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U.S. Wants Evidence Russia Ready To Ease Ukraine Crisis


U.S. Secretary of State John Kerry (left) at a January meeting with Russian Foreign Minister Sergei Lavrov
U.S. Secretary of State John Kerry (left) at a January meeting with Russian Foreign Minister Sergei Lavrov
The U.S. State Department says Washington wants to see proof that Russia is prepared to engage seriously on a diplomatic solution to the crisis in Ukraine.

State Department spokeswoman Jen Psaki said that in a telephone conversation on March 8 Secretary of State John Kerry had laid out a number of ideas to his Russian counterpart Sergei Lavrov.

She said Kerry is prepared to take part in further talks only if Russia is ready to engage on these proposals.

"When Secretary Kerry spoke with [Russian] Foreign Minister Lavrov this weekend, he made clear that he would welcome further discussions focused on how to deescalate the crisis in Ukraine -- if and when we see concrete evidence that Russia is prepared to engage on these proposals," Psaki said.

ALSO READ: Journalists, Activists Reported Missing In Crimea

The State Department says Kerry told Lavrov that Washington wanted Moscow to cease its military advances in Ukraine, stop its drive to annex Crimea, and end "provocative steps." It said Kerry has yet to receive any response.

Earlier on March 10, Lavrov said that Kerry had asked to postpone a visit later the same day to Moscow, after initially accepting the invitation. At a meeting with Russian President Vladimir Putin in Sochi, Lavrov also said that the proposals made by Kerry "did not really suit us."

"We invited [Kerry] to come [to Moscow], I believe as soon as today when you [Putin] said you were ready to meet him. [Kerry] initially accepted our invitation. Then he called me back on Saturday and said that he wanted to -- as he put it -- postpone his visit because a new additional paper has been put together in Washington. He forwarded it to me yesterday. We analyzed it and, to be honest, we are raising a lot of questions in this regard."

Lavrov said that Russia has prepared its own proposals to resolve the crisis "taking into account the interests of all Ukrainians."

Russian forces have seized control of Ukraine's Crimea, where Moscow says it has the right to protect its interests and the interests of majority ethnic Russians.

WATCH: U.S Ambassador to Ukraine Geoffrey Pyatt said on March 10 that Crimea should remain a part of Ukraine. Speaking in Kyiv, Pyatt told reporters he was encouraged by Ukrainian leaders' readiness to open talks on offering the peninsula more autonomy, but added it shouldn't be done "under the barrel of a gun." (RFE/RL's Ukrainian Service):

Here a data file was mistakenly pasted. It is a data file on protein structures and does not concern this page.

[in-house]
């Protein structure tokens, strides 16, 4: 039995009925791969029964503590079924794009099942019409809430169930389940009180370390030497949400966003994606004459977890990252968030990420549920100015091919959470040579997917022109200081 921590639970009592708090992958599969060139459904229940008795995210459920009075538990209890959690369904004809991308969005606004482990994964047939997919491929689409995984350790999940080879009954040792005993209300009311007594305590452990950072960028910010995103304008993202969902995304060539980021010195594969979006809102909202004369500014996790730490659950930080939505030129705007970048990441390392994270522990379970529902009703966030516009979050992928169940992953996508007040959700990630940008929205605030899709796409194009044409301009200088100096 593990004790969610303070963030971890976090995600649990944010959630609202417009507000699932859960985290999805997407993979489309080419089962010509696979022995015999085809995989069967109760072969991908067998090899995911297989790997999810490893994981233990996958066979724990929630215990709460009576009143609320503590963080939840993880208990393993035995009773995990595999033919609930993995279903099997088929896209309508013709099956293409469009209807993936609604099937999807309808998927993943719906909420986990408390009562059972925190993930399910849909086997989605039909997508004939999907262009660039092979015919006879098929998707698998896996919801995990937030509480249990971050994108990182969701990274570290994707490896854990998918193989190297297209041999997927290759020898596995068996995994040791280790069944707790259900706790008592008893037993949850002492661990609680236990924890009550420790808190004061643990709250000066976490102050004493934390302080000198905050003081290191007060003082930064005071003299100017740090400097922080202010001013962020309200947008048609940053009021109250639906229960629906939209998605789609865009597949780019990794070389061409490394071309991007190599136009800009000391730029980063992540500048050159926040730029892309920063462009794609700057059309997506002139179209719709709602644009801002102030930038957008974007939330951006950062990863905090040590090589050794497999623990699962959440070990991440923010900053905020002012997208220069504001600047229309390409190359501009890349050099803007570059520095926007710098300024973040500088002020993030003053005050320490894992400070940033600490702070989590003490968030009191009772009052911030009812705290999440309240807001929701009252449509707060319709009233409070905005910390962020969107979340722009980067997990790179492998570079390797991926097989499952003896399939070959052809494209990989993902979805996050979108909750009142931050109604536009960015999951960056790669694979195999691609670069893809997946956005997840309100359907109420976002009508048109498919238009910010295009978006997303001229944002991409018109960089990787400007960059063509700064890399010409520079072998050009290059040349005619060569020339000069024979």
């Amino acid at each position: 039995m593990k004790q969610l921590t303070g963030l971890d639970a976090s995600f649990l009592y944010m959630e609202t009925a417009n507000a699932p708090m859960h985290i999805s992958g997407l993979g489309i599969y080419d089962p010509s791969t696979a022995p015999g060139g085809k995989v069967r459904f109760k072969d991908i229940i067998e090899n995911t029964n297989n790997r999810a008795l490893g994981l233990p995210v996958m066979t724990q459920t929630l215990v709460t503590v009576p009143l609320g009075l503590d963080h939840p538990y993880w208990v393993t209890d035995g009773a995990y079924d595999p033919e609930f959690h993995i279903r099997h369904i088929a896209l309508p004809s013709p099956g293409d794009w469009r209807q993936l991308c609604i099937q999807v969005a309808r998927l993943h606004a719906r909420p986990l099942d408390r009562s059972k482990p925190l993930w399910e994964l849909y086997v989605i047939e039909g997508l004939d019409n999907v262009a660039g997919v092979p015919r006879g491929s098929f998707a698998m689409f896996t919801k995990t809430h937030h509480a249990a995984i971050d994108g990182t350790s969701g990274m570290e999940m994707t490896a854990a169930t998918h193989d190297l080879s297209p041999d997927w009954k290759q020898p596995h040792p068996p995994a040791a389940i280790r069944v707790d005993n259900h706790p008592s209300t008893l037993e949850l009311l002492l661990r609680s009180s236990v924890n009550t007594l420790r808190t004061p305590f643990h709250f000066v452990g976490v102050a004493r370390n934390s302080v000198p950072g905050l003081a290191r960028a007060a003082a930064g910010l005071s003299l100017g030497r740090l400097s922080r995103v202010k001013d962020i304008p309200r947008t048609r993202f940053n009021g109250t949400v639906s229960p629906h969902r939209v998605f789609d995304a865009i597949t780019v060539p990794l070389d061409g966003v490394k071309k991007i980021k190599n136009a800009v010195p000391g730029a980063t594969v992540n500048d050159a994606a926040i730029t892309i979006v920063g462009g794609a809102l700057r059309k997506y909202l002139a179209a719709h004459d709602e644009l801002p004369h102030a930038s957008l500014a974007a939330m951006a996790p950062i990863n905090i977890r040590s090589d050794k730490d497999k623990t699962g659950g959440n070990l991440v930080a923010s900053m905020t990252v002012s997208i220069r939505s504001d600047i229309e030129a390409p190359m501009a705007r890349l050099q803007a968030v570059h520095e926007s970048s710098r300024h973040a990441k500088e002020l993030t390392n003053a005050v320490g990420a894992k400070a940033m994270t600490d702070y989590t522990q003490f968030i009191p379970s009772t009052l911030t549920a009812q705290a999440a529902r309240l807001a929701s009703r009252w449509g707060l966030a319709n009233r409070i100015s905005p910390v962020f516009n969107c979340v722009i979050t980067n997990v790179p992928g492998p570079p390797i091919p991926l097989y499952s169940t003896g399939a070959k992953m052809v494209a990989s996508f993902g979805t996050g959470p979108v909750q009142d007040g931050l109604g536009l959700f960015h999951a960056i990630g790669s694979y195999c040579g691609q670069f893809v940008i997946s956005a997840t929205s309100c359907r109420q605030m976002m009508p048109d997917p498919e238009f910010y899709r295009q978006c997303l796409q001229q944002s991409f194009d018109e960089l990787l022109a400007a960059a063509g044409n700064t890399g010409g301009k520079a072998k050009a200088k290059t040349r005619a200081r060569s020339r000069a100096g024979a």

U.S. Ambassador Says Crimea Should Stay In Ukraine
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Earlier on March 10, the Russian Foreign Ministry expressed concern at what it termed the "lawlessness" affecting Russians and Russian-speakers in eastern Ukraine.

RFE/RL CRISIS BLOG follows events in Crimea and the rest of Ukraine

The ministry blamed extremists -- who it said acted in "connivance" with the new authorities in Kyiv.

Ukraine's government and Western leaders accuse Moscow of distorting the facts to justify the deployment of its forces in Crimea.

In a show of support for Ukraine's new government, U.S. President Barack Obama will meet Prime Minister Arseniy Yatsenyuk at the White House on March 12.

Yatsenyuk will address the UN Security Council about the crisis the following day.

The World Bank announced on March 10 that it was prepared to offer $3 billion to Ukraine this year to help it advance reforms and support crucial development projects.

The bank mentioned key priorities of restoring macroeconomic stability, shoring up the country's banks, reforms to the energy sector and "seriously tackling corruption."

UN Secretary-General Ban Ki-moon's spokesman, Stephane Dujarric, meanwhile warned of serious repercussions if the situation was allowed to deteriorate further.

"Recent events in Crimea in particular have only served to deepen the crisis. As tensions and mistrust are growing, I urge all sides to refrain from hasty actions and provocative rhetoric," Dujarric said. "The international community must help the key actors to calm the situation and work toward a durable and fair political solution. A further deterioration of the situation would have serious repercussions for the people of Ukraine, the region and the global community."

Diplomats said the Security Council would meet again behind closed doors to discuss the Ukraine crisis, its fifth meeting on the issue in 10 days.

Based on reporting by AFP, Reuters, Interfax, and RFE/RL